WMS students envision new products in Junior Achievement class

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Students from Jeanne Brist’s sixth grade class presented product ideas to a judge panel as part of the Junior Achievement “It’s My Business” program. NXGEN donated checks of $50, $100 and $150 for winners to give to a charity of their choice.

A smartphone-enabled pet food dish, an automated laundry gadget and a non-lethal home defense system topped the list of ideas presented on a recent afternoon by Whitefish Middle School sixth-graders for the Junior Achievement program.

The class split into teams of three or four for the “It’s My Business” program and developed the ideas they would eventually present to a panel of judges.

Feed-a-Pet, developed by Sienna Thrasher, Ella Walker, Aspen Yaeck and Brooke Zetooney, was created because they identified keeping pets fed while away as the problem they wanted to tackle.

“Our solution is to let you feed your pet when you’re away,” they said during their presentation. “This is always a problem. You can set the time of day, amount of food you want and how many days you’re going to be gone.”

“Say you needed a pet sitter, this basically does it for you.”

Listening to the student pitches were a panel that included Whitefish Schools Superintendent Heather Davis Schmidt, NXGEN Chief Financial Officer Tim Rossol and NXGEN Marketing and Communications Director Lorena Kirkby.

The top three groups were awarded checks from NXGEN to be sent to a nonprofit of the students’ choice.

The class was taught by NXGEN International President Giuseppe Caltabiano alongside Jeanne Brist, business teacher at the middle school.

Through the six-week course, students worked through an entrepreneurial process to develop a product to pitch to a panel of “investors.” The process focused on empathizing with a problem, defining a solution, developing that idea, making a prototype and testing it and implementing the final product.

Following the presentations, Kirkby congratulated the students and gave them a few tips on presenting in the future.

“First of all I want to congratulate you, because it can be overwhelming to stand up in front of a group of your peers and have to talk about something that you are invested in. You’ve spent a lot of time and energy and you feel like everyone is looking at you and noticing all this stuff that isn’t right,” she said. “You guys did a great job.”

The Feed-a-Pet team envisioned their device as a dog or cat food and water dish that automates the volume and frequency for feeding a pet while the owner is gone. The parameters can be set through a smartphone, and between the food and water dishes would be connected to a camera to allow the owner to check in.

Through market research, the students determined prices of $50 and $100 for small and large versions of the Feed-a-Pet.

Kirkby asked the students if this was a unique product or if there is already a similar product out there.

“The Feed-a-Pet was a unique idea that we all came up with. We kind of smushed all our ideas together,” the group said.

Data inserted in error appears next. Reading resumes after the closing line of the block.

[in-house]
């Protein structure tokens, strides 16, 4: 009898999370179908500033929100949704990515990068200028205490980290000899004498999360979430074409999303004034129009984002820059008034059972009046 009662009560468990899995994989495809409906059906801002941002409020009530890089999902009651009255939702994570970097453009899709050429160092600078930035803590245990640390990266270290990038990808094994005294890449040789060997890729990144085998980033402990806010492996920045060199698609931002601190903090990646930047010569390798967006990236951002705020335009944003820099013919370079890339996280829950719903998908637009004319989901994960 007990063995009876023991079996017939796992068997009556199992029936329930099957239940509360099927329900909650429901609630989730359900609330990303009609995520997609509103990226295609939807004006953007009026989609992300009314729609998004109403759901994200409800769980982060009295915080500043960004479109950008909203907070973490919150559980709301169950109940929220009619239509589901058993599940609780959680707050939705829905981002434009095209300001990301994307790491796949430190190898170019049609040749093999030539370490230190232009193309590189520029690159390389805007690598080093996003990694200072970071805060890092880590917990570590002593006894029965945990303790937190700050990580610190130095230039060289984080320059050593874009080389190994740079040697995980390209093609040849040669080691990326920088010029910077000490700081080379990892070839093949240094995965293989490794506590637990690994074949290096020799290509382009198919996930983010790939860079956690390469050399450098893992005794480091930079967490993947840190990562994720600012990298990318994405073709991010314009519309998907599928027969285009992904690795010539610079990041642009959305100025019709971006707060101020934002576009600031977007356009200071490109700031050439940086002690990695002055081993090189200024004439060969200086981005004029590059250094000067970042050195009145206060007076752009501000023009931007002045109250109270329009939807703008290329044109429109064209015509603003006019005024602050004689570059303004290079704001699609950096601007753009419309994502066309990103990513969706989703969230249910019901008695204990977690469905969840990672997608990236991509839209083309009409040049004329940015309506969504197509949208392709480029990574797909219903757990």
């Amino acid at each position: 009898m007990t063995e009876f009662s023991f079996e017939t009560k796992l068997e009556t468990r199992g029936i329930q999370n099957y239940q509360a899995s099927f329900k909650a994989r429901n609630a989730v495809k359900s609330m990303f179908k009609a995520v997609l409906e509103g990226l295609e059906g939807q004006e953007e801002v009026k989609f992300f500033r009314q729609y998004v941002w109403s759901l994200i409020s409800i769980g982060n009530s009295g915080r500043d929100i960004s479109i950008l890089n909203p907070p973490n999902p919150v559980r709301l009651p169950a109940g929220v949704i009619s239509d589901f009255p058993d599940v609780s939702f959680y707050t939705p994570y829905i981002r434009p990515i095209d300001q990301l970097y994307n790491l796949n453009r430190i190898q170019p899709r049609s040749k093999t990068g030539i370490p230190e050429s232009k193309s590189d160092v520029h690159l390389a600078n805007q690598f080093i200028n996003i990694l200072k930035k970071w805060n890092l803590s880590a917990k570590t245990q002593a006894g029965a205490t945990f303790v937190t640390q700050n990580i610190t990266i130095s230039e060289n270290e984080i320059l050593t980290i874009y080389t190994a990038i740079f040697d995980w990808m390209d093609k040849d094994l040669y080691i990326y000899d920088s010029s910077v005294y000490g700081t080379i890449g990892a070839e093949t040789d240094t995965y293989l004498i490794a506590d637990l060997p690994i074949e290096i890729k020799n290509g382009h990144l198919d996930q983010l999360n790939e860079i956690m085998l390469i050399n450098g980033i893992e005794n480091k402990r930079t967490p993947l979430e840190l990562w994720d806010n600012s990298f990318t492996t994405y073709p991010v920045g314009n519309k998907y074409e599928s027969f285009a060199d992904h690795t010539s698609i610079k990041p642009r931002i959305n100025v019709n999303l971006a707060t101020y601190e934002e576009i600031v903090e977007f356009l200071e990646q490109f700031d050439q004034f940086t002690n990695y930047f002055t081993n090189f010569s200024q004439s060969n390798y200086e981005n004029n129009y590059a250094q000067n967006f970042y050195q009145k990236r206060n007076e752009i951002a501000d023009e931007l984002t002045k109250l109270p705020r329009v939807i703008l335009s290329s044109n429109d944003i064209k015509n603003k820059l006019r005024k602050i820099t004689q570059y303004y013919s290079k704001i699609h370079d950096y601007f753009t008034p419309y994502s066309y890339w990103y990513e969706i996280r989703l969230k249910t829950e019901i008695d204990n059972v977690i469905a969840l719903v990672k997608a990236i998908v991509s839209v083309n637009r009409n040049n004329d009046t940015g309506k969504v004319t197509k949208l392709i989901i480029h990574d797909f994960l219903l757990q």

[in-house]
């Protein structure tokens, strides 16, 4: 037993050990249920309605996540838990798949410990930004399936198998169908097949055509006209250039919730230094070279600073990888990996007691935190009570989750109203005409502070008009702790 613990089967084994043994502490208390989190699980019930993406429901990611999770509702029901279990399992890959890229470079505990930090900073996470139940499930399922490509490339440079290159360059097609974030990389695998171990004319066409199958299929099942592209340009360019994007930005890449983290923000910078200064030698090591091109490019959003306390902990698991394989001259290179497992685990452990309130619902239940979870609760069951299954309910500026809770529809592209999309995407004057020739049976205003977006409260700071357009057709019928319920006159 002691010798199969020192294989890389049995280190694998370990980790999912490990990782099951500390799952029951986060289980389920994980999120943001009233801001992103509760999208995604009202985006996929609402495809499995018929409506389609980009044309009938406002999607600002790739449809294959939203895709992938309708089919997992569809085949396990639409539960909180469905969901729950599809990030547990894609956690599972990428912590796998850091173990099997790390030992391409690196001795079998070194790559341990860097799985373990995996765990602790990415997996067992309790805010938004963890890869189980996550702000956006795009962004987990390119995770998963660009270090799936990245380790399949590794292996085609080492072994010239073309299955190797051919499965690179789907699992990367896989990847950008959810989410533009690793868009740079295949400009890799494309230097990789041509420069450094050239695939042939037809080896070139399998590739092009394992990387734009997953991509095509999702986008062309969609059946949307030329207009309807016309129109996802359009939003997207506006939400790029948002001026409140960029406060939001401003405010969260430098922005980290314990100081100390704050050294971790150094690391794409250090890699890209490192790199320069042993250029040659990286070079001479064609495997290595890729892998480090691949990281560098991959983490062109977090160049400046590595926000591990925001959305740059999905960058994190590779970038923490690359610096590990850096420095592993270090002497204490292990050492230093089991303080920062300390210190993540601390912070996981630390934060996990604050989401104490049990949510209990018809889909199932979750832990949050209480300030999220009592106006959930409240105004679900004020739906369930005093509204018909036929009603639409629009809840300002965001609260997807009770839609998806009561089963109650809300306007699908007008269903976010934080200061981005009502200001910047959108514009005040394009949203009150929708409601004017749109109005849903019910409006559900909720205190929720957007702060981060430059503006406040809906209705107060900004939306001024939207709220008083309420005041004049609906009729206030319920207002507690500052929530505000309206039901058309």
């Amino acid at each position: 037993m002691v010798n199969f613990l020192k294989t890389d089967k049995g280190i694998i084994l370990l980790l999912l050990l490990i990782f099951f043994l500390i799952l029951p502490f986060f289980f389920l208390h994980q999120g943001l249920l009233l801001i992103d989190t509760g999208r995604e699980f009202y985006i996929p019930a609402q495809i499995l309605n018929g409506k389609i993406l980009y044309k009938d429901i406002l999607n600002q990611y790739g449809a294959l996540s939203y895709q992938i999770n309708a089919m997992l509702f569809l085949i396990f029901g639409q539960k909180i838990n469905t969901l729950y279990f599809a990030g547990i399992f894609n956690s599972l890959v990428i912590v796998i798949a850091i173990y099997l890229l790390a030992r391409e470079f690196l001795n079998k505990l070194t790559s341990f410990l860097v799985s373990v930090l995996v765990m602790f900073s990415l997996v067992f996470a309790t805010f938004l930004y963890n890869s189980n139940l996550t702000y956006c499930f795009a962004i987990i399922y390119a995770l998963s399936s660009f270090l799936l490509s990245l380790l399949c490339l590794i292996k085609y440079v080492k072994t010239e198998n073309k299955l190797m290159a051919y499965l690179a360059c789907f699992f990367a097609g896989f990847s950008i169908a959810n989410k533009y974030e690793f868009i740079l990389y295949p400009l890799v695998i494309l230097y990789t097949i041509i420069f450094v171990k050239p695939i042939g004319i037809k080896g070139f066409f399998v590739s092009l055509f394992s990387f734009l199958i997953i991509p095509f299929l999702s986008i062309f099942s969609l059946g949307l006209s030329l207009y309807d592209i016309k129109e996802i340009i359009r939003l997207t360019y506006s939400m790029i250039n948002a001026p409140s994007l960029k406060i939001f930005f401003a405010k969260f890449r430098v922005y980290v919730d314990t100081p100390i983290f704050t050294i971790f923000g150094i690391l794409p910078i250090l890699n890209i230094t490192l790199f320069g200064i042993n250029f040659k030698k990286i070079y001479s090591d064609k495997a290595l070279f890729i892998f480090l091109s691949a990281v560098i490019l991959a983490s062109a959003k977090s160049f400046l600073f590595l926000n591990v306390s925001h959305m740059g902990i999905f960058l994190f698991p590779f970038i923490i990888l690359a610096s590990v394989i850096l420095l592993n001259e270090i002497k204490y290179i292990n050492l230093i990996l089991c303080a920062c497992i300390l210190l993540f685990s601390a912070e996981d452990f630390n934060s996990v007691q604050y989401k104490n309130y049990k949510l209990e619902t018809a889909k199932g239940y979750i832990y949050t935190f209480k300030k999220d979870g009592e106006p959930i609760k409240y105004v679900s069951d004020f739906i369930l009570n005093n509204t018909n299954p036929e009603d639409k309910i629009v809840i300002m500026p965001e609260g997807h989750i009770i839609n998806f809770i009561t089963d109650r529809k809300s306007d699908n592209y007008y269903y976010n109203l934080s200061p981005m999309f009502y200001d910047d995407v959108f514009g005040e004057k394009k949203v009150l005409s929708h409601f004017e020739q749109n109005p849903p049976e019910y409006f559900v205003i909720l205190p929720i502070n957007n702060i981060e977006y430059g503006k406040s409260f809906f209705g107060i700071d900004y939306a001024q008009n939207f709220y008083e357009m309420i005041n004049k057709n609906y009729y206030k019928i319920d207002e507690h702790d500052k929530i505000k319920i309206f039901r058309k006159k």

The team won first place earning a $150 award that they donated to the Humane Society of Northwest Montana.

Second place was awarded to Laundry Gadget, developed by Katherine Eckstrom, Olivia Genovese, Kaci Hill and Luz Manzo, who chose St. Jude Children’s Research Hospital for their $100 donation.

The Laundry Gadget takes all the trouble out of cleaning clothes, the students said.

“This machine makes it so you don’t have to do all the work. All you have to do is feed your clothes into the machine, and the machine does all the work,” the group told the judges. “It’s clear action brings clean satisfaction. Make your day less stressful and invest in the Laundry Gadget, a four-in-one machine that washes, dries, scents and folds.”

The gadget, which uses touchscreen controls to automate every aspect of doing laundry, would sort and fold laundry automatically.

The students’ market research put a price tag of $1,000 on the gadget.

Davis Schmidt said the price seemed like a steal.

“I’d pay way more than $1,000, I don’t know who you asked,” she said laughing.

Shot Magic, a rubber cement bullet that would freeze home invaders in their tracks, won third place. The product was created by Wyatt Akey, Axel Barker and Nicholas Bruce, who chose the Make-a-Wish Foundation for their $50 donation.

“Instead of killing an attacker, you disable them. The round will explode with a fast-hardening solution that leaves them immobile for up to 24 hours. That’s enough time for the cops to arrive,” the group said.

Plus, the product would eliminate the hassle of the consequences that come with defending your home, the students claimed.

“Shooting someone is expensive and you have to go to court, so use Shot Magic and lose the hassle,” they said.

Shot Magic would retail for $12.99 per box, and could be used in any gun.

The “It’s My Business” program teaches entrepreneurship skills, giving students the opportunity to start a business from its ideation, innovation and market research phases through design and prototyping.

All of the Junior Achievement programming is implemented by local business professionals and community members.

To learn more about how to volunteer, please contact Carrie Pontzius by email at cpontzius@jaeasterniowa.org, or by phone at (319) 274-0760.

Junior Achievement is the world’s largest organization dedicated to giving young people the knowledge and skills they need to own their economic success, plan for the future, and make smart academic and economic choices. For more information, visit www.ja.org.

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